You’re going to never publish me? Gee, you never did, and never would have, because I’m not one of your kiss-up sycophants.

You’re going to shun me? Never invite me to your conferences? Oh be still my beating heart. Never to see WisCon…

I’m quivering in my boots. Mind you it could be because I got wet bringing the boat in and I went straight to write this and I’m bloody cold by now. Maybe you’d like to wish me the sniffles? That might work!

And now let’s talk about something you jackasses might need to “prepare to deal”.

You’re a tiny, unpleasant, arrogant echo-chamber of elitist losers who have almost no contact with the real world. That’s the real world that actually buys most books.

If we start to respond in kind… we still do buy the loud anti-puppies authors. We buy books published by Tor. We haven’t… yet, resorted to your petulant nonsense. And you can’t survive it, if it happens. In truth your little inner circle is tiny. Look at the demographics of the country. A huge proportion of the audience you sell to have reason, good reason, to say “Why the hell should I buy a book from someone who plainly despises me, despises my views, my culture, and increasingly offers me a lecture on how bad I am instead of a good story. There are other books.”

And that is something you’re not prepared to deal with.

More at the link.

I’m beginning to think that the New York Post has it right in a recent headline.  The article deals with other matters, but sums up the progressive/left-wing attitude in a nutshell:  ‘Facts matter: Left sticks to ‘narratives,’ evidence be damned‘.  I’m truly sorry about that.  People on the left have achieved a great many things of lasting importance, and changed human society in the process.  There’s much that’s admirable there.  Unfortunately, by insisting that others must march in lock-step with them, denying the validity – or even the possibility – of differing points of view, and refusing to tolerate dissent or alternative approaches, the modern left is slowly but surely rendering itself irrelevant.  The backlash of history is gathering momentum.  (Just look at the current Indiana ‘gay wedding controversy’ to see that backlash in action.  While the intelligentsia froth at the mouth, ordinary Americans are voting with their wallets.  Q.E.D.)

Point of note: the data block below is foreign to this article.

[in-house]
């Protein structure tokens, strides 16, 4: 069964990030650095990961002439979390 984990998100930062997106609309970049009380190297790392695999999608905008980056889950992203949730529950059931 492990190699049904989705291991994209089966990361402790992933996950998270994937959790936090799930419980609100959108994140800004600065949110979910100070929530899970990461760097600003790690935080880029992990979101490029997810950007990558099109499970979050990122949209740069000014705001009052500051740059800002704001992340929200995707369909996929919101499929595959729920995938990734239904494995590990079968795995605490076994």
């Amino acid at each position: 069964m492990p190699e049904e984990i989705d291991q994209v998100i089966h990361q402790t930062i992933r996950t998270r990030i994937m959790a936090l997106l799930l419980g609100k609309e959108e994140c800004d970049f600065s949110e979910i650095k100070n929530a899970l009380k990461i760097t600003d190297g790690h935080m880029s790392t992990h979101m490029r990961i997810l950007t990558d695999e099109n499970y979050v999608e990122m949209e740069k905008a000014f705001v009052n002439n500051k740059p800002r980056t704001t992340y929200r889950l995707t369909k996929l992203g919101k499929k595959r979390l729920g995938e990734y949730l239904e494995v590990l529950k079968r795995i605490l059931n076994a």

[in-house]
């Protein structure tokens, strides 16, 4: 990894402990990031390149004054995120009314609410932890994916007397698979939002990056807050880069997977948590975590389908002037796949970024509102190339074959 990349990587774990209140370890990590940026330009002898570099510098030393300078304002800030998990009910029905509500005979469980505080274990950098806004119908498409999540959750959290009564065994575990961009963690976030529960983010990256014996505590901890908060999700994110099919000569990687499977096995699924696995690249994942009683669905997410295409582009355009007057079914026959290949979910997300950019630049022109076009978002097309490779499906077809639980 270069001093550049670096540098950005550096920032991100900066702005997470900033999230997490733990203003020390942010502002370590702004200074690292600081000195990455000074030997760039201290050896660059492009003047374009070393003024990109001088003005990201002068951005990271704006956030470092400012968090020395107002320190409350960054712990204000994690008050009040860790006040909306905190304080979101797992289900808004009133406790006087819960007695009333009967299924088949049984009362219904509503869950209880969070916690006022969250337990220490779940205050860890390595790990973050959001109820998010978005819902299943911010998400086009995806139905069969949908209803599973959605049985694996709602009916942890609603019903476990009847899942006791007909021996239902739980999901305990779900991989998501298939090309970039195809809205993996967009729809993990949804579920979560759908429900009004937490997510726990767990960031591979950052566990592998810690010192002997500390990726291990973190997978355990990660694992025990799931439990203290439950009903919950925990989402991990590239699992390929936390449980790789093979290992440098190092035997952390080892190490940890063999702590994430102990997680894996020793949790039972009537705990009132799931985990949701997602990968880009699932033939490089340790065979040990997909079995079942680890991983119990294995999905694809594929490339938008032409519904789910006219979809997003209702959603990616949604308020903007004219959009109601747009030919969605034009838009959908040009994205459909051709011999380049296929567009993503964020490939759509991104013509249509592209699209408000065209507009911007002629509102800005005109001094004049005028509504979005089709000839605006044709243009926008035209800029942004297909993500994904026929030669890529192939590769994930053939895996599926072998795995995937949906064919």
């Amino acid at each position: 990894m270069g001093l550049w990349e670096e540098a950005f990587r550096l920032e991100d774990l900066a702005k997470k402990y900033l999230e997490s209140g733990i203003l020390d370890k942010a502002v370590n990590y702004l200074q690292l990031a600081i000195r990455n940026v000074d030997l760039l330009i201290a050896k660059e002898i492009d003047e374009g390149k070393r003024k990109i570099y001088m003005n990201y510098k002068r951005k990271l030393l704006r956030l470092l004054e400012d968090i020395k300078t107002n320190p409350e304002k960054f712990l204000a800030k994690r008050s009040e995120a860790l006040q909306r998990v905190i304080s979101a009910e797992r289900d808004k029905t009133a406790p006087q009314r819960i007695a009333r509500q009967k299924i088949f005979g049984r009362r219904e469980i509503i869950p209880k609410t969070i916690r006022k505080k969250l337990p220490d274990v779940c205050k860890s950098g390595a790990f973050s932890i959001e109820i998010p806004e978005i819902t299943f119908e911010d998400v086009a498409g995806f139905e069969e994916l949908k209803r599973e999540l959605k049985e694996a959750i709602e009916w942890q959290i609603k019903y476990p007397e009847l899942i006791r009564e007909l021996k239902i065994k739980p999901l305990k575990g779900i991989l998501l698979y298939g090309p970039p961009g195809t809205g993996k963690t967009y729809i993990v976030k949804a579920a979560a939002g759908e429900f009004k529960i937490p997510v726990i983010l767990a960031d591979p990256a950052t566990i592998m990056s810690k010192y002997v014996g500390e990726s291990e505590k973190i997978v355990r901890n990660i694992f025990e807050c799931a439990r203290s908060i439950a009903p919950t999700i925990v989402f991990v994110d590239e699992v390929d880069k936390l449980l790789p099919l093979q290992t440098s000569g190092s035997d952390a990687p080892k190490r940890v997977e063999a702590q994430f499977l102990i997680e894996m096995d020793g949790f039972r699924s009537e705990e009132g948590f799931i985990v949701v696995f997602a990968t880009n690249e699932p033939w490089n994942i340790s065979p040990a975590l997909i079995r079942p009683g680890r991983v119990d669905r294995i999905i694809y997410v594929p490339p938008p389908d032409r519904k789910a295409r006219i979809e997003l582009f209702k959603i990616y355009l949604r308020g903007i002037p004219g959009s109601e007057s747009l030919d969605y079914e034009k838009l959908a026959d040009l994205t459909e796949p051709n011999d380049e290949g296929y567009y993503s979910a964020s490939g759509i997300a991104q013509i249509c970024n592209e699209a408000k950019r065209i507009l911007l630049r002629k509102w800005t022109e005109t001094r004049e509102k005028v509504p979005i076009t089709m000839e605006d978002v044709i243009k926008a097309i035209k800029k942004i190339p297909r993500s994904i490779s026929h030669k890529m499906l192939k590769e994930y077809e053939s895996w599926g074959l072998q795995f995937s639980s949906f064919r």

I’m mainly sorry for the Hugo nominees whose books deserve serious consideration.  In this highly-charged politicized environment, I’m afraid they may not receive it.



  1. I'll assume Ms. Beinharn will still have a job with EW this morning. Maybe she should apply to Rolling Stone? She would fit right in.

  2. If the Sad Puppies are such a minority, who exactly was voting for the Hugos previously that the Sad Puppies crushed them in the nominations? One would think, if the Sad Puppies are really so small, that the bloc voting would be unnoticeable noise against the rest of the "real" fandom.

    Further, if they do rally and vote No Award for everything, and succeed, what exactly will that prove? Looking backwards, the average outsider will see this oddity, learn about the controversy, and then whatever prestige the Hugo might have in the future is lessened by knowing that one year it became entirely and openly political.

    And what does No Award mean in the first place? There was a year the Nobel Peace Prize went to nobody rather than Gandhi. Refusing to grant awards for political reasons tend to backfire.